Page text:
Received: 17 August 2016; Revised: 3 November 2016; Accepted: 8 November 2016; Published: 13 December 2016

Competing interests and funding: The authors have not received any funding or benefits from industry or elsewhere to conduct this study.

*Correspondence to: Nick Hicks, Commutateur Advocacy Communications, C/O Destination conseil 16 rue pierre fontaine, FR-75009 Paris, France, Email: nick@commutateuronline.com

 

The pharmaceutical industry endeavours to understand patient experiences and address unmet patient needs by engaging with patient advocacy groups (PAGs). However, this raises important compliance, ethical and reputational considerations.

Compliance encompasses the endeavours of pharmaceutical companies to conform to relevant legislation and code of practice governing advertising, communications and interactions with customers. These have been described in a recent review (1).

In the United Kingdom, code of practice breaches are governed by the Association of the British Pharmaceutical Industry (2). Additional guidelines usually apply in the member countries of the International Federation of Pharmaceutical Manufacturers and Associations (3), which also issues universal minimum standards wherever international companies operate – even if there is no effective local regulatory framework.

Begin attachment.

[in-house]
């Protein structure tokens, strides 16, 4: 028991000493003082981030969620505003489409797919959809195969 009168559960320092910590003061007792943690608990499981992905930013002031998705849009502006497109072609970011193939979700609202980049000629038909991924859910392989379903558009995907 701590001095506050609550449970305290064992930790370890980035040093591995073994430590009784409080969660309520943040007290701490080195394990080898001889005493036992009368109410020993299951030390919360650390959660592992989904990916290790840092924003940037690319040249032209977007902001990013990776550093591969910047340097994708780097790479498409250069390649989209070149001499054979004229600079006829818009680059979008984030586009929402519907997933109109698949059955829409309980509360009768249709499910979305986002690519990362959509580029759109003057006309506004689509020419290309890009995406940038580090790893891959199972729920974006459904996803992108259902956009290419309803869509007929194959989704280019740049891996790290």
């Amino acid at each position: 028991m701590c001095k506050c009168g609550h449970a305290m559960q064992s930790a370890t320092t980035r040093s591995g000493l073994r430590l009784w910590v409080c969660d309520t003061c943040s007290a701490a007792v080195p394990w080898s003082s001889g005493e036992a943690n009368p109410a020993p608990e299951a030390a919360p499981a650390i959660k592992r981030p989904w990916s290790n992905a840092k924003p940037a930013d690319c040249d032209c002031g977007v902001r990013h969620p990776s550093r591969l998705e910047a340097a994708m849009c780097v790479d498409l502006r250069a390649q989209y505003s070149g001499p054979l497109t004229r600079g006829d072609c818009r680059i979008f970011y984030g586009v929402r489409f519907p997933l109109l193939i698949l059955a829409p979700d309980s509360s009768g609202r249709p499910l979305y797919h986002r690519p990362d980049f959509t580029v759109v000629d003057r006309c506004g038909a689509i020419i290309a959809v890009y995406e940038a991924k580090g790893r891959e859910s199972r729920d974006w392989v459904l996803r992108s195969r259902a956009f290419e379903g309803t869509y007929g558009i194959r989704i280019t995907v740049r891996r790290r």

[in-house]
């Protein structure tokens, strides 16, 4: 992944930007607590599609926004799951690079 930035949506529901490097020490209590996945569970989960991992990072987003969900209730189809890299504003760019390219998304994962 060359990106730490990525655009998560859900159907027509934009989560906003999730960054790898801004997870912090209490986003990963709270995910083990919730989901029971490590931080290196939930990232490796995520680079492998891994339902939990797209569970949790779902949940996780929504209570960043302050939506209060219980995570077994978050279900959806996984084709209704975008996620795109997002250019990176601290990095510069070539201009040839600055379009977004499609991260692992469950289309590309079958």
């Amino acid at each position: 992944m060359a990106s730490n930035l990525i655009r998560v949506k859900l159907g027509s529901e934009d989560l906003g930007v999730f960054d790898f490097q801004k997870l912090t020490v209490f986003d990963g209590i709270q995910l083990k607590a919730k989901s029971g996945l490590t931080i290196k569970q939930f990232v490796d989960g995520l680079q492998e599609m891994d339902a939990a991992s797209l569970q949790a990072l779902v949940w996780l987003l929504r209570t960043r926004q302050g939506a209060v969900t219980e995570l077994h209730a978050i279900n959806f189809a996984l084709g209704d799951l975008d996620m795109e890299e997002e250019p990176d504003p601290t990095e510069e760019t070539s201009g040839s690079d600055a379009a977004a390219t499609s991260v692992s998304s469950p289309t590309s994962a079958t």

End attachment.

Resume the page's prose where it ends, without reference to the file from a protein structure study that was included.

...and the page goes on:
This article reviews two online surveys of pharmaceutical industry executives on the compliance challenges when working with PAGs as part of a market access programme during Phase III. From these results, we present a five-part model for successfully working with a PAG in a sustainable and ethically compliant manner. To the best of our knowledge, this is the first practical discussion to make recommendations on this subject.

Method